According to a research study published in April 2011 in the American Journal of Clinical Nutrition, adding pureed vegetables to dishes such as casserole or macaroni and cheese results in reduced caloric intake and increased nutritive value of meals.

But you may know that playing a “sneaky chief” with kids ‘meals may backfire, so it is best to play fair.

Kids are smart and they will find out the truth sooner or later.  And then they might not only continue rejecting veggies in their natural form but also refuse to eat the meals with the good stuff “hidden” in them.

To prevent this disaster scenario, follow these rules:

  1. Make sure your children know what they are eating. Do not try to use any “secret” ingredients in your recipes. Your little spies will figure it out and never trust you again, so the “safe” meatballs may turn into a rejected food if you try to sneak some spinach into them.
  2. Get them to help you prepare the food next time. This way, they will get an opportunity to see and explore the vegetable in its raw state, smell, touch and taste it before you turn it into a puree together.
  3. Ask them for new ideas and experiment together. Can we add the blueberry puree to a brownie recipe? You bet! Carrots to tomato soup? Why not!
  4. Always, always serve vegetables and fruit with all meals, even with those that are “nutritionally enhanced” with super-purees. This will ensure the crucial exposure, a foundation for learning healthy eating habits for the rest of your life.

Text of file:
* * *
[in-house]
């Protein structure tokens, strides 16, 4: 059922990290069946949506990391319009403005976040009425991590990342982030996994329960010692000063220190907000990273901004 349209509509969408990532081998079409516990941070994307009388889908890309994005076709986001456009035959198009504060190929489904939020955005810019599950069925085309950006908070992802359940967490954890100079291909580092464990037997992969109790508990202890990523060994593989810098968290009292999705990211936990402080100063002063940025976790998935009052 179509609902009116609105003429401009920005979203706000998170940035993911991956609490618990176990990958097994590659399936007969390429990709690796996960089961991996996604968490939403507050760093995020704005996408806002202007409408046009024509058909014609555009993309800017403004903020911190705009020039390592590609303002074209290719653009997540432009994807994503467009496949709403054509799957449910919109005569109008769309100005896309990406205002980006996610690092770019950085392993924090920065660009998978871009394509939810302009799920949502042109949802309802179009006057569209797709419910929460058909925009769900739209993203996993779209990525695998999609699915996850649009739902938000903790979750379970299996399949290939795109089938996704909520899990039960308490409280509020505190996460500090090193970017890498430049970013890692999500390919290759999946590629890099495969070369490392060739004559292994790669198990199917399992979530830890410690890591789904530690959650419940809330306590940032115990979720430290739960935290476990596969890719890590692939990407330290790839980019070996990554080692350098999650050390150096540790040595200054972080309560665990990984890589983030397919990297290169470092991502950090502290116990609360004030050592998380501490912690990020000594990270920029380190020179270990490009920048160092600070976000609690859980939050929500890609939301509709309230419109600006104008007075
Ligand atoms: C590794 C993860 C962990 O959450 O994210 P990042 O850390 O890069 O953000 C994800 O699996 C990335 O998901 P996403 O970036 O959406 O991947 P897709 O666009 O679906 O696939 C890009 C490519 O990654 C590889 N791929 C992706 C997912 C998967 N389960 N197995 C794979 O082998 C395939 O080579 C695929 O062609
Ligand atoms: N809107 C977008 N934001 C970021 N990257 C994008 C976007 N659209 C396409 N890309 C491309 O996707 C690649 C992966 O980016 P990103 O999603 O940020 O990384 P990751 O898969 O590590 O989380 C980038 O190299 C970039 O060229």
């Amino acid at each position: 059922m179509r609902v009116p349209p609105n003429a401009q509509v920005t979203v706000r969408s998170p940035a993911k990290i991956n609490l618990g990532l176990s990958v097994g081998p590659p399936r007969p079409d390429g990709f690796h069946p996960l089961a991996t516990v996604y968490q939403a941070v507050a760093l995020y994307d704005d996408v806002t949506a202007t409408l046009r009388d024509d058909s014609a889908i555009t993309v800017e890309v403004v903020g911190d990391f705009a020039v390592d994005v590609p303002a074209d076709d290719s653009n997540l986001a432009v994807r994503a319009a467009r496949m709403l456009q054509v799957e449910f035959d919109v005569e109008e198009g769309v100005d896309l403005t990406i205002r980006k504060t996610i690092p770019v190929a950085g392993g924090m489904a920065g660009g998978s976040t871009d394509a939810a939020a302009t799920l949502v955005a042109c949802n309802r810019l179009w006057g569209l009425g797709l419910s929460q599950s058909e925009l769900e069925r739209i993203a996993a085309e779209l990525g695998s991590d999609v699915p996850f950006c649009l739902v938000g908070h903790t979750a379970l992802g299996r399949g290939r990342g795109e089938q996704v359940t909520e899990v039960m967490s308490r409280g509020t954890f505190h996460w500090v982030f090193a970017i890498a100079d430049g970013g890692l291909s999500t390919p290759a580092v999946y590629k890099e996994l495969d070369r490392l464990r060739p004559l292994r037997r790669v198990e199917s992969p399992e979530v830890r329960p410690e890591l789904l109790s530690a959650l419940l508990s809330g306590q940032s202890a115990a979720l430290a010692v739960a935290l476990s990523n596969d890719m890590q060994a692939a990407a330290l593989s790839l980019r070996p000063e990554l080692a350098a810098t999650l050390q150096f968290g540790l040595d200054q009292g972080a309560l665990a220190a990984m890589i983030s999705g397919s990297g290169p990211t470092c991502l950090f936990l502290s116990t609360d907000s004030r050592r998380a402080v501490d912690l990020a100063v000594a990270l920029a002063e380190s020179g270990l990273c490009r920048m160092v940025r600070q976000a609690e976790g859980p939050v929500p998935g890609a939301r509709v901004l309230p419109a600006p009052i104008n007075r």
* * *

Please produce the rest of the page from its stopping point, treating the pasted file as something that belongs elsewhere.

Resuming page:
Sneak vegetables in your child's meals the smart way.

 Here is a description of 4 TYPES OF VEGETABLE AND BEAN SUPER PUREES and how they can be added to a variety of foods.

4 types of vegetable and bean super purees

  •  All purees can be made out of a single ingredient or a combination of ingredients of the same color.
  • All vegetable purees are prepared similarly: washed, peeled, cubed (if appropriate) and then steamed and blended into a puree with a couple of tablespoons of water.
  • You can also just grate raw veggies and incorporate them into the recipes before cooking. This will provide a little more texture.
  • Dry beans will have to be cooked in advance and then pureed. Canned beans can go into the blender or food processor straight after rinsing them under running water. If the mixture is too thick, add a few tablespoons of water when blending. Edamame can be just steamed; it does not need to be cooked for a long time.
Super-puree What is it made of? Where to add it?
1. White puree Cauliflower/Zucchini/White beans
  • Mac and cheese – substitute 1/3 to ½ of cheese sauce
  • Lasagna – substitute 1/3 of tomato sauce
  • Tomato or any other soup – to your taste
2. Green puree Spinach/Broccoli/Green beans/Edamame/Kale
  • Pasta tomato sauce – substitute 1/3
  • Lasagna – substitute 1/3 of tomato sauce
  • Chili  or any soup – to your taste
3. Brown puree Red kidney beans/ Mushrooms
  • Any ground meat recipe (meatloaf, meatballs, burgers) – substitute 1/3 to ½ of ground meat
  • Chili or any bean soup – to your taste
  • Pasta tomato sauce – substitute 1/3
  • Lasagna- substitute 1/3 of tomato sauce
4. Orange puree Carrots/Sweet potato/Butternut squash
  • Baked desserts such as chocolate cake, carrot cake, muffins – substitute half of the fat
  • Mac and cheese – substitute 1/3 to ½ of cheese sauce
  • Pasta tomato sauce – substitute 1/3
  • Lasagna – substitute 1/3 of tomato sauce



Spill MK, Birch LL, Roe LS, Rolls BJ. Hiding vegetables to reduce energy density: an effective strategy to increase children’s vegetable intake and reduce energy intake. Am J Clin Nutr. 2011 Sep;94(3):735-41. Epub 2011 Jul 20.